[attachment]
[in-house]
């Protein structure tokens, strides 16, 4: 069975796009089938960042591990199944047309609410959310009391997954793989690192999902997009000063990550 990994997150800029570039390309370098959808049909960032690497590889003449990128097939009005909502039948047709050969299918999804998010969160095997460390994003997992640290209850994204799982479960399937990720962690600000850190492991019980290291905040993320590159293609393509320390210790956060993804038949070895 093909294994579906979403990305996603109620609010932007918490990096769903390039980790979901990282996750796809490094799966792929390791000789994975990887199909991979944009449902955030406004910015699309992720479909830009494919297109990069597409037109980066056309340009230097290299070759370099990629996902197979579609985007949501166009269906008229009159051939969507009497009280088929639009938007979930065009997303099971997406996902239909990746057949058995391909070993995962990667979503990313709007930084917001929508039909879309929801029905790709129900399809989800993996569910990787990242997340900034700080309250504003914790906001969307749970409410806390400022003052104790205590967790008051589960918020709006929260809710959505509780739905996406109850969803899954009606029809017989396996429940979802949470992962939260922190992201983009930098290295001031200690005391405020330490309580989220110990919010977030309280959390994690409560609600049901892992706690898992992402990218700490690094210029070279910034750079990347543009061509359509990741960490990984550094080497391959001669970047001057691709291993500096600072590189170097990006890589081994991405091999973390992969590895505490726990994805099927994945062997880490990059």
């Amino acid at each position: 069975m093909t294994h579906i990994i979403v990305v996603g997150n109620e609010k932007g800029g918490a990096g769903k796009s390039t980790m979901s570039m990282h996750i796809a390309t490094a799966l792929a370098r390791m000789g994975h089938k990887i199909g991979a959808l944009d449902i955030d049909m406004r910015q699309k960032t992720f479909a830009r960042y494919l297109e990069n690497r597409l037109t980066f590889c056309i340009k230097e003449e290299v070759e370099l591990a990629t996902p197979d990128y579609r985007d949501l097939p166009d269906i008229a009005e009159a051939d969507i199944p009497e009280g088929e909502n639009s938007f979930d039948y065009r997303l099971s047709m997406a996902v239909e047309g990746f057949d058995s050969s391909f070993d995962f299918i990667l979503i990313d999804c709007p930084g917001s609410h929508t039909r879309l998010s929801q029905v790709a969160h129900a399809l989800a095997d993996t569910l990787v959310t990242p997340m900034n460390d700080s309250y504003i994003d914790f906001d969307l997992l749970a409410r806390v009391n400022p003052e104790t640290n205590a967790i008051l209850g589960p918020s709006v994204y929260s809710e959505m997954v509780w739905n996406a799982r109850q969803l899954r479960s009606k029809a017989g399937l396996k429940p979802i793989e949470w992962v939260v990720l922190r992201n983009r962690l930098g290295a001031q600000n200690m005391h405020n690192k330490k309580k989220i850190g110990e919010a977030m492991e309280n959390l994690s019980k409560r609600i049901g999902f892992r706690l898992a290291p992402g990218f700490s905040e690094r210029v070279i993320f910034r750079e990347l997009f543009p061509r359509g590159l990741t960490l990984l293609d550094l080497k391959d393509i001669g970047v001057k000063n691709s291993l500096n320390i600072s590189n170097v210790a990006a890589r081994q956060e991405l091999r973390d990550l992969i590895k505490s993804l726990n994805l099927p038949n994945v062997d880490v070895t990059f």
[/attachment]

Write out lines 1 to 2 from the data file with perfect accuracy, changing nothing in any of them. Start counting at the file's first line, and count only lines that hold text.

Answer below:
[in-house]
């Protein structure tokens, strides 16, 4: 069975796009089938960042591990199944047309609410959310009391997954793989690192999902997009000063990550 990994997150800029570039390309370098959808049909960032690497590889003449990128097939009005909502039948047709050969299918999804998010969160095997460390994003997992640290209850994204799982479960399937990720962690600000850190492991019980290291905040993320590159293609393509320390210790956060993804038949070895 093909294994579906979403990305996603109620609010932007918490990096769903390039980790979901990282996750796809490094799966792929390791000789994975990887199909991979944009449902955030406004910015699309992720479909830009494919297109990069597409037109980066056309340009230097290299070759370099990629996902197979579609985007949501166009269906008229009159051939969507009497009280088929639009938007979930065009997303099971997406996902239909990746057949058995391909070993995962990667979503990313709007930084917001929508039909879309929801029905790709129900399809989800993996569910990787990242997340900034700080309250504003914790906001969307749970409410806390400022003052104790205590967790008051589960918020709006929260809710959505509780739905996406109850969803899954009606029809017989396996429940979802949470992962939260922190992201983009930098290295001031200690005391405020330490309580989220110990919010977030309280959390994690409560609600049901892992706690898992992402990218700490690094210029070279910034750079990347543009061509359509990741960490990984550094080497391959001669970047001057691709291993500096600072590189170097990006890589081994991405091999973390992969590895505490726990994805099927994945062997880490990059």